The Business Process Outsourcing industry (BPO) is undergoing a transformation that could soon be adopted by other industries. Many BPO companies are now implementing a new hiring model commonly referred to as impact sourcing, designed to combine socially responsible hiring practices with an opportunity to engage untapped labor markets.
But is there a business case for being socially responsible through hiring strategies? Many companies are finding the model competes well with traditional labor practices in terms of cost, performance, and hiring risk.
What is Impact Sourcing?
Impact sourcing is an inclusive employment practice through which companies intentionally hire people who would otherwise have limited prospects for sustainable jobs. For example, by providing jobs and training to youth, impact sourcing can be the start of a meaningful career path leading to a lifetime of employment.
Impact sourcing is generally defined by two characteristics:
- Creating jobs in underserved communities where there is high unemployment.
- Or, in established BPO labor markets, intentionally hiring workers who have few prospects for sustainable jobs and providing the training needed for them to be successful.
Examples of Impact Sourcing
There are common misconceptions about this hiring model; impact sourcing is not just about employing people in developing countries. The model is relevant in every country and many companies employ this practice in the United States. For example, intentionally hiring disabled workers in the US, or recruiting youth in areas of high unemployment are both classified as impact sourcing.
Global examples include training and job placement for victims rescued from human trafficking, recruiting young people in Sub-Saharan Africa for IT jobs, and hiring women in communities where there is a disproportionately high unemployment rate for them.
The Global Impact Sourcing Coalition
In 2013, The Rockefeller Foundation launched the Digital Jobs Africa and global impact sourcing initiative to create sustainable employment opportunities and skills training for youth in areas of high unemployment. The global BPO industry is now beginning to embrace this hiring practice and encourage adoption in other industries.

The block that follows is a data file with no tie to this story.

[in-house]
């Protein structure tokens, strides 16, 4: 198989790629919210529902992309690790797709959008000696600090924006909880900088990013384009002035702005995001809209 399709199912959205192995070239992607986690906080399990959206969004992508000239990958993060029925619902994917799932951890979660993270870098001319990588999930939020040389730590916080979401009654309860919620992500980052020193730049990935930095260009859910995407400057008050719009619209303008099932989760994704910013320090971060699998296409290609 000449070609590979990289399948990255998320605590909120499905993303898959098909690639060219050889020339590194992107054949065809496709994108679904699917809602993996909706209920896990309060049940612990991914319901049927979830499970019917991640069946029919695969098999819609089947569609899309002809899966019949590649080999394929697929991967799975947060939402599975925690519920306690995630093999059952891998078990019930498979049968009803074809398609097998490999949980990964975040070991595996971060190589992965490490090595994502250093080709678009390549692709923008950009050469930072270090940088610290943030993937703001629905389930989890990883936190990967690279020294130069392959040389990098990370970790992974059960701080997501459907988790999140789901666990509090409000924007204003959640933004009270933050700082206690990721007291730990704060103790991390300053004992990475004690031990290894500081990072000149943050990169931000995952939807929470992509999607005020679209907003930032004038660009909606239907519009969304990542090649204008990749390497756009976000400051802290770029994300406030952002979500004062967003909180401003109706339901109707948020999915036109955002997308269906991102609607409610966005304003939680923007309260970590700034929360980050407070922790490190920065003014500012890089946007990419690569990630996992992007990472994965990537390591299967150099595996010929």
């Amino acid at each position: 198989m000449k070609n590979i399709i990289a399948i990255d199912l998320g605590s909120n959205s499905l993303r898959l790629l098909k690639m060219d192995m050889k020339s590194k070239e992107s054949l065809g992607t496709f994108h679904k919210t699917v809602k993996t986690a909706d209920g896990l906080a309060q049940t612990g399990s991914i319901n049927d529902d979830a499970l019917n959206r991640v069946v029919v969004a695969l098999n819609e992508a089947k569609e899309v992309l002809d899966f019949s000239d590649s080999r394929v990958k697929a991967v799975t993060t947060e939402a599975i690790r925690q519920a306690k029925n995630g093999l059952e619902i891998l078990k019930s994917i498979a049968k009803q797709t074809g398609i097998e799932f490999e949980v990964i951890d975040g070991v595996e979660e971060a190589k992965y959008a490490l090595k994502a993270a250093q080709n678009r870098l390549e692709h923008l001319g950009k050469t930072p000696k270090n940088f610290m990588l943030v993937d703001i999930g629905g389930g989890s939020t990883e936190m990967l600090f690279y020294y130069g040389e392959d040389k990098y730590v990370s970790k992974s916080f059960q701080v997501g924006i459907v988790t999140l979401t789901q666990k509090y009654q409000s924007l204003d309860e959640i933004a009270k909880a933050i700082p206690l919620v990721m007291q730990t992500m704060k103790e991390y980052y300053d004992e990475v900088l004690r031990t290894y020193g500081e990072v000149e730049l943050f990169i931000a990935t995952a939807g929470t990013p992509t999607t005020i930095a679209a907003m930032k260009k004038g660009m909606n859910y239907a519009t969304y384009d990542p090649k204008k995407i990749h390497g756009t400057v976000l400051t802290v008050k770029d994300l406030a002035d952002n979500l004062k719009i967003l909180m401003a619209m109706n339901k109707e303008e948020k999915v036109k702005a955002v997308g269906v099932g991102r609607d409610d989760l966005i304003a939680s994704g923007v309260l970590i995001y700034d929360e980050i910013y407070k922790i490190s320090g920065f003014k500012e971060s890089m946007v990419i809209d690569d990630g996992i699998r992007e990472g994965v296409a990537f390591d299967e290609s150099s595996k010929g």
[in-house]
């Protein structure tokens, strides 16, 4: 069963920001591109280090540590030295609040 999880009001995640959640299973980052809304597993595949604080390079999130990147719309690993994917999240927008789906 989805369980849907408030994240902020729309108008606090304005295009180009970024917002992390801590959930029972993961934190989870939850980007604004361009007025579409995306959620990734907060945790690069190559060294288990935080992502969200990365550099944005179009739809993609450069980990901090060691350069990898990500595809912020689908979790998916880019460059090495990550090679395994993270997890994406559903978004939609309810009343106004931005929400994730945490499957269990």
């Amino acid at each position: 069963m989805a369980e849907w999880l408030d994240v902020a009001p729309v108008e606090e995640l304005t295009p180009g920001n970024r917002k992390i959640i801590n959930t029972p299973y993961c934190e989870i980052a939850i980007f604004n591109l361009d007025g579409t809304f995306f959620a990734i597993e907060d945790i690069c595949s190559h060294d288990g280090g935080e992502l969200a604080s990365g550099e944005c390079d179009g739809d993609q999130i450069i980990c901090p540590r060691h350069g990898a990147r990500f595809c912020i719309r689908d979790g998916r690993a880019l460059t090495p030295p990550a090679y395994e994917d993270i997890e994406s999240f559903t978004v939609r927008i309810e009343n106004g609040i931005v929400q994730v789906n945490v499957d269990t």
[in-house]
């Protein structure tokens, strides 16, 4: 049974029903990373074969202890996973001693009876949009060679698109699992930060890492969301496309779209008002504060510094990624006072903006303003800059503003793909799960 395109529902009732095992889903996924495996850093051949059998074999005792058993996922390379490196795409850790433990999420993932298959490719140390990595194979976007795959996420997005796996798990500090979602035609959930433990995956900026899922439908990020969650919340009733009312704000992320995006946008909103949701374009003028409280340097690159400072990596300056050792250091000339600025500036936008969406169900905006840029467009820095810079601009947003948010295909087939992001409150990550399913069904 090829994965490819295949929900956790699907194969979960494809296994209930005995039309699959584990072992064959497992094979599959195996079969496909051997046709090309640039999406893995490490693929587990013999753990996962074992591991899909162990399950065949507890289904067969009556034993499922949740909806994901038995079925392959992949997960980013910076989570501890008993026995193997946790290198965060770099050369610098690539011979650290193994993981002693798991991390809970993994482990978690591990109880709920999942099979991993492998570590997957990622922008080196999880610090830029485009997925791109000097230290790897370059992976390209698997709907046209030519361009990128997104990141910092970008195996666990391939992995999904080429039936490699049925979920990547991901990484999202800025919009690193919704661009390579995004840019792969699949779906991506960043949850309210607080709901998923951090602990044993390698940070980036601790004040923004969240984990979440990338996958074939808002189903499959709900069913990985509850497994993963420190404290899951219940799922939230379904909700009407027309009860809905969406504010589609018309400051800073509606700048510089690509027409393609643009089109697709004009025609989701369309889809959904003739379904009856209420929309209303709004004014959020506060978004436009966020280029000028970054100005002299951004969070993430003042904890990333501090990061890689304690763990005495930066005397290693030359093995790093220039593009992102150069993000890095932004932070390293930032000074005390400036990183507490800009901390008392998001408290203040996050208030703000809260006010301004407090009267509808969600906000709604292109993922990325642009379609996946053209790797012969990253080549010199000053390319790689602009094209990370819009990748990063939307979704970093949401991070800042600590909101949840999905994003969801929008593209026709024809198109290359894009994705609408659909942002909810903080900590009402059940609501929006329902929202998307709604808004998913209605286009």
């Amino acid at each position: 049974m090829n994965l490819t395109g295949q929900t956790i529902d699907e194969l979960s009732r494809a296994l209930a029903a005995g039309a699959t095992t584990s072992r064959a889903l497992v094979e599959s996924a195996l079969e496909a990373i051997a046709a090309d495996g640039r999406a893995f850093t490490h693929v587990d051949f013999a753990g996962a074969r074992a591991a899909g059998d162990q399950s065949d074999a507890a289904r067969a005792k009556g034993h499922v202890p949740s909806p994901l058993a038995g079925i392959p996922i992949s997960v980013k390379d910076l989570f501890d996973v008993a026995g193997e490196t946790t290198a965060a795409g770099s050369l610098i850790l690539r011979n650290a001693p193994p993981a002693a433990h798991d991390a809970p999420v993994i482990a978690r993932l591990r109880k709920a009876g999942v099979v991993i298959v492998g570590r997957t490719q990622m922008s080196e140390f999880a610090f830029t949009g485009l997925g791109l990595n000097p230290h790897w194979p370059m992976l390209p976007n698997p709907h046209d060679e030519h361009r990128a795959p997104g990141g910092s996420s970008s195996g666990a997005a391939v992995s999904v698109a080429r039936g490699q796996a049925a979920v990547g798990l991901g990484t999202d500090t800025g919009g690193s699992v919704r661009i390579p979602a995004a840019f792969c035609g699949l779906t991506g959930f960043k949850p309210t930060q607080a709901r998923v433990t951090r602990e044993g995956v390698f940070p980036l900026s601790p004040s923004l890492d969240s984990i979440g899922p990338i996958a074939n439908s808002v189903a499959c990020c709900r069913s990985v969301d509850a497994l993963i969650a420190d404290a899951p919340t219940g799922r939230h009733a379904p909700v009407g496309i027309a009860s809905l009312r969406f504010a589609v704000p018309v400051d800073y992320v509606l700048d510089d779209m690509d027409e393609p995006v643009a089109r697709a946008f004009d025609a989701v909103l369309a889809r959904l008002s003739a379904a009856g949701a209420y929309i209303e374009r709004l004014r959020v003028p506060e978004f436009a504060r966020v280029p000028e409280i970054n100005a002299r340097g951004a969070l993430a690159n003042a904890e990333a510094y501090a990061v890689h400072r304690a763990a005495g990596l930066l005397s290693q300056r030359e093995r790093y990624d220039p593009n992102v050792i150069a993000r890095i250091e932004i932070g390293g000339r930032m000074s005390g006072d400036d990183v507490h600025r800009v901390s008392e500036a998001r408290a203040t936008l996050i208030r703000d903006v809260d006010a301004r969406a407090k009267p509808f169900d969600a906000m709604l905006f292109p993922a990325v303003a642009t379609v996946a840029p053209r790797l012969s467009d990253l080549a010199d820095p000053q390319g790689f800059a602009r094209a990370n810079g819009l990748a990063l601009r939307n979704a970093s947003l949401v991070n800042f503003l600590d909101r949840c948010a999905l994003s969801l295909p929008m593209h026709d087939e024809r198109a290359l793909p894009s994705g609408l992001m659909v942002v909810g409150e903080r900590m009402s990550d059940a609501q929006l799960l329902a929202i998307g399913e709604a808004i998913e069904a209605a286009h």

This led to a partnership between the Rockefeller Foundation and BSR (Business for Social Responsibility)to launch the Global Impact Sourcing Coalition (GISC) in September 2016. The GISC now includes membership of many of the largest BPO organizations who represent over 800,000 BPO workers, about 6% of the global industry in the first six months since inception. These companies share a common purpose and commitment to impact sourcing to bring jobs to previously overlooked communities.
Is there a Business Case for Impact Sourcing?
Impact sourcing is not philanthropy and cannot be just about corporate social responsibility. The industry must demonstrate the financial and operational business case for this hiring model. As it happens, there is a strong business case for impact sourcing. Several recent studies including one by the Everest Group in 2016 have proven the benefits.
The cost of impact sourcing is comparable to traditional hiring models for the BPO industry yet it provides business advantages that include 15% – 40% lower attrition rates, higher levels of employee motivation, and access to new sources of untapped labor markets. As a result, the total cost of impact sourcing workers is often less than traditional workers because they stay longer on the job, reducing recruitment and training expenses. Their longevity in the workplace also translates to higher levels of proficiency over time.
How you can Leverage Impact Sourcing
With so much emphasis put on corporate social responsibility today, procurement leaders are looking for ways to show they are making a positive impact on society. There is something that each of us can do to help reduce youth unemployment and poverty and for many, impact sourcing offers this opportunity. A simple step is to encourage your BPO suppliers who employ outsourced workers, to add impact sourcing to their labor market strategy and ask them to quantify how many impact sourcing workers are attributed to your business. To learn more about impact sourcing and the Global Impact Sourcing Coalition: http://gisc.bsr.org/